• Shami Chakrabarti, who has been appointed by Corbyn to head an independent inquiry into racism and anti-Semitism inside the Labour Party, is nobody’s patsy. As the director of Liberty, the main British civil liberties organization, for 12 years she stood up to Labour and Conservative governments. She deserves time to do her work, which will doubtless make uncomfortable reading.
  • Meanwhile, the media need to supply some desperately needed context and perspective. One recent example of how not to do this appeared in the Guardian, of all places, where the writer Lenni Brenner’s research on the tangled relations between some Zionist groups and the Nazi government—credited by Livingstone as the source of his comments—was dismissed on the grounds that “Brenner’s book is cited by, among others, the Institute for Historical Review, which is widely regarded as anti-Semitic.” Brenner may be a fervent anti-Zionist, but his groundbreaking work on, for example, the fascist roots of today’s Likud party need to be confronted—or confirmed—by scholarship, not through guilt-by-association.
  • Finally—about that dead cat. Like most of Europe, Britons don’t vote directly for their prime minister. Instead, the post goes to the head of whichever party wins the most seats in Parliament. When David Cameron ran for re-election as MP for Witney in 2015, he got just over 35,000 votes. In the last London mayoral election, over 2 million people voted—giving the mayor a larger personal mandate than any European politician after the presidents of France and Portugal.

So Thursday’s vote here matters for all kinds of reasons. Not just as a test between social democracy and capitalist austerity. Or between a party that, however feebly, has been on the side of immigrants—most recently in the form of an amendment by Alf Dubs, a Labour peer who was himself a Jewish Kindertransport refugee from Hitler’s Germany, to take in 3,000 unaccompanied children from Syria—and a party that showed no compunction in abandoning those children to their fate. (Khan voted in favor of the amendment. Goldsmith didn’t even show up for the vote.)

Thursday’s vote matters because it has become a question of common decency. Last weekend, The Mail on Sunday published an article by Goldsmith accusing Khan of extremism, calling Labour “a party that thinks terrorists is [sic] its friends.” For illustration, the paper ran a photo of the double-decker bus destroyed by suicide bombers on July 7, 2005! David Cameron, who has been on his high horse all week berating Labour for insensitivity, had nothing to say. But to Sayeeda Warsi, the woman Cameron appointed chair of the Conservative Party in 2010, the stakes couldn’t be clearer. Likewise Peter Oborne, a columnist for the Daily Mail, who wrote that Goldsmith has “concentrated his campaign on an undignified personal attack on his Labour rival Sadiq Khan, with a series of smears connected with his Muslim religion. This kind of politics is not just ugly, it is cynical, divisive and sectarian.”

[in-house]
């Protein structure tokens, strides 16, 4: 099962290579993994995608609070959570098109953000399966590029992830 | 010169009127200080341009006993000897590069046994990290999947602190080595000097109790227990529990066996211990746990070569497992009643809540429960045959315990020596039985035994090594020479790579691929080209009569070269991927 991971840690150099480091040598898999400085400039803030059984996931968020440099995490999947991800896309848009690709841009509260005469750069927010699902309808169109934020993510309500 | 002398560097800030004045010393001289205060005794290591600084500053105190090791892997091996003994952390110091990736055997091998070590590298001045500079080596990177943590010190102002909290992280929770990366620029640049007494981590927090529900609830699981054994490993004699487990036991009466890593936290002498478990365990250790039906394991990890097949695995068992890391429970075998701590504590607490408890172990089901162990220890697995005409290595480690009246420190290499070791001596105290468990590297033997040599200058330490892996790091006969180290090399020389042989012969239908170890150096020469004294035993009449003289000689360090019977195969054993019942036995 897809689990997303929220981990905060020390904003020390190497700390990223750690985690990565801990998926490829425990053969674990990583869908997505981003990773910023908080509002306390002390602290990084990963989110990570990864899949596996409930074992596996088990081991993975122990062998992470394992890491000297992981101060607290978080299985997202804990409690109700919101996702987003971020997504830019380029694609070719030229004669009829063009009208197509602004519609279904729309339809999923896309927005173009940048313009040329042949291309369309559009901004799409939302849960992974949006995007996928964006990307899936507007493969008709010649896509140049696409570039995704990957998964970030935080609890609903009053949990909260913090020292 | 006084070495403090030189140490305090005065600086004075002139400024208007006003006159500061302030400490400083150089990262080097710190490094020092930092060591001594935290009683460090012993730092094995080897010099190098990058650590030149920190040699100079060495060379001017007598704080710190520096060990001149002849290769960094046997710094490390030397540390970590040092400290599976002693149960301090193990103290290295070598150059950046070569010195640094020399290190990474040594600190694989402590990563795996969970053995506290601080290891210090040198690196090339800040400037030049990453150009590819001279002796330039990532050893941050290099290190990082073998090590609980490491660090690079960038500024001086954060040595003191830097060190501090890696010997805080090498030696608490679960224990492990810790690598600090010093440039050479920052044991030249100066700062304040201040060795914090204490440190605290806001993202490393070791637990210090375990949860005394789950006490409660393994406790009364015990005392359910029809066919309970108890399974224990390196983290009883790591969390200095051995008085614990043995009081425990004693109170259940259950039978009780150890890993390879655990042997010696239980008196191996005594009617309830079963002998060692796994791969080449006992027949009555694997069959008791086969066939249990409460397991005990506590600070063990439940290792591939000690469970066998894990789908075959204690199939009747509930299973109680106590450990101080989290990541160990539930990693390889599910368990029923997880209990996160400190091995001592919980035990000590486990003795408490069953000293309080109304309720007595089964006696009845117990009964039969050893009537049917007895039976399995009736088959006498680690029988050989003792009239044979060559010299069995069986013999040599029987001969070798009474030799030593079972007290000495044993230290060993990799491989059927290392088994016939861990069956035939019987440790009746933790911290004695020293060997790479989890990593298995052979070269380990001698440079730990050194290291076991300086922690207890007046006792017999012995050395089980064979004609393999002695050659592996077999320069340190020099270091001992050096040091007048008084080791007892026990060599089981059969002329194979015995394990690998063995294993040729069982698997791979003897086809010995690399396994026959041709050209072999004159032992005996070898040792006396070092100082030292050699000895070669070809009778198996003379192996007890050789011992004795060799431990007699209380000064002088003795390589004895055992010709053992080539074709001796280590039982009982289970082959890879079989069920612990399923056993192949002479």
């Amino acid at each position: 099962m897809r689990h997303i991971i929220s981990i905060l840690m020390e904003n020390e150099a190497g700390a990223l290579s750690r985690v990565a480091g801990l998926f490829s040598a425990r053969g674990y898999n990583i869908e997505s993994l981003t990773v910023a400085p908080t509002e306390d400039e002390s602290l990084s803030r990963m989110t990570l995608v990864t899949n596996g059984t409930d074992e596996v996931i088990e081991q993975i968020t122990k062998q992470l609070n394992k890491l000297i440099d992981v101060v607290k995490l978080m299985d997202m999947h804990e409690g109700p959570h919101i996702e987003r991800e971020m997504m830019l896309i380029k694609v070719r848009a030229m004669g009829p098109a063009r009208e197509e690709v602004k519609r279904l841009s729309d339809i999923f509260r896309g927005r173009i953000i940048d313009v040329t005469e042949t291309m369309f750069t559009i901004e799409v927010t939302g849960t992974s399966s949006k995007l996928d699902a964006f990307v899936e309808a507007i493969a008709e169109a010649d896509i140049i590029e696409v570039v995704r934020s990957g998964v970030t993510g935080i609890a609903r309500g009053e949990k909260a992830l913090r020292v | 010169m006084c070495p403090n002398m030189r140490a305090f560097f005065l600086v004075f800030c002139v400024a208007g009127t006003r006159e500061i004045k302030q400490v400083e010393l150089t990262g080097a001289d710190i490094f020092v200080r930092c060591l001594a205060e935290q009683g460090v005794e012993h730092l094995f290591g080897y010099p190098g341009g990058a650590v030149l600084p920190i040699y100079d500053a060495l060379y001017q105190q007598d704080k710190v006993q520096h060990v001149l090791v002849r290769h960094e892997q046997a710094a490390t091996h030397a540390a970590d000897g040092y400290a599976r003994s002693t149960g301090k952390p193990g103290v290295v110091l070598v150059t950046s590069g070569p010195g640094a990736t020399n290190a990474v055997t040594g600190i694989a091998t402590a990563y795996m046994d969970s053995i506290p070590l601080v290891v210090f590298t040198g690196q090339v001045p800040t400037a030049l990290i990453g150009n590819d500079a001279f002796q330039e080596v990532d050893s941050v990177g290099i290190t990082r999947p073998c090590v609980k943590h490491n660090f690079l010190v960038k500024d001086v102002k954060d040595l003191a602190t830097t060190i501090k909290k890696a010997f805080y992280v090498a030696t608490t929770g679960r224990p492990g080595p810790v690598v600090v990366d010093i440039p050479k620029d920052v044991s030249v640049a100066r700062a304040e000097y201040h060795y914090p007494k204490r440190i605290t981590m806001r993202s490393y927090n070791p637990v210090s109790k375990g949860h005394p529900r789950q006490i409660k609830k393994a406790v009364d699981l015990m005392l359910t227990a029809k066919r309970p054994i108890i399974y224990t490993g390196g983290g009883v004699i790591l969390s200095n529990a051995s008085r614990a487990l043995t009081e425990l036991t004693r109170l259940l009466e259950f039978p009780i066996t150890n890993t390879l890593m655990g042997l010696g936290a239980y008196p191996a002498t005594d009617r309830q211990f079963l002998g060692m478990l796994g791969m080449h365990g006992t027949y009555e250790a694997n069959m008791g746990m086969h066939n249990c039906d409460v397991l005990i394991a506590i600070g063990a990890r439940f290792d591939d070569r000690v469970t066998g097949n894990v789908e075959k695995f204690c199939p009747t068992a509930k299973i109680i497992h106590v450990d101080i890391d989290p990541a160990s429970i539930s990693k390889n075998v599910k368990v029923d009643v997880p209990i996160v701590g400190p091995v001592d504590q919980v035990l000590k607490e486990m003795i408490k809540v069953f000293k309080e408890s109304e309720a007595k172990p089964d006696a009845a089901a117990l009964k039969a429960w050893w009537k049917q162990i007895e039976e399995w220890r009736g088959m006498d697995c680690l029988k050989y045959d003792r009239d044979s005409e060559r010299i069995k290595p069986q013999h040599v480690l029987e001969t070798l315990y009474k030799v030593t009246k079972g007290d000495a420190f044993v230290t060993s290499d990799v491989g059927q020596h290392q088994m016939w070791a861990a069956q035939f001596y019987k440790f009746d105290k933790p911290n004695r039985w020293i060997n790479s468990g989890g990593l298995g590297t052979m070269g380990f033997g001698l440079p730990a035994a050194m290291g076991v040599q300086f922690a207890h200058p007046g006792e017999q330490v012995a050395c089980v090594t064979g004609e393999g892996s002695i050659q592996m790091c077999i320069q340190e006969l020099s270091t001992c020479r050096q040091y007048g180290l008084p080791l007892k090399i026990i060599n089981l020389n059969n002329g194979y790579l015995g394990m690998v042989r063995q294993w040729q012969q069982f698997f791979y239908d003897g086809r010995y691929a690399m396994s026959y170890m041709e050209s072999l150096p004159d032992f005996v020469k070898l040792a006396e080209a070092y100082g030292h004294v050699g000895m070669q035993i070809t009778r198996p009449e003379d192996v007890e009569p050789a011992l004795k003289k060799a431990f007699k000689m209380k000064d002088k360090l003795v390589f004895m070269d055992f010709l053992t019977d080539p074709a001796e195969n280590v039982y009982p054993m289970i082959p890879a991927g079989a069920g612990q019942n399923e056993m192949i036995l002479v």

Sadiq Khan is, as he often says, a proud Muslim. He also voted in favor of same-sex marriage (receiving death threats as a result), fought to save his local pub in Tooting—and successfully managed the campaign of the first Jew to lead the Labour Party. A week before that cat landed on the table, Anshel Pfeffer, Haaretz’s man in London, wrote: “barely a day passes without photographs of Khan, wearing a snug kippa, appearing at some synagogue, or in a Jewish community center, or meeting with the chief rabbi.” Khan even attended a model seder.

If Londoners reject a moderate like Sadiq Khan for being too close to Islamist radicals, what will that say about a capital that prides itself on being a world city? Or as Hillel, whose teaching Jews around the world remember every Passover, put it, “If not now, when?”

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Katrina vanden Heuvel
Editorial Director and Publisher, The Nation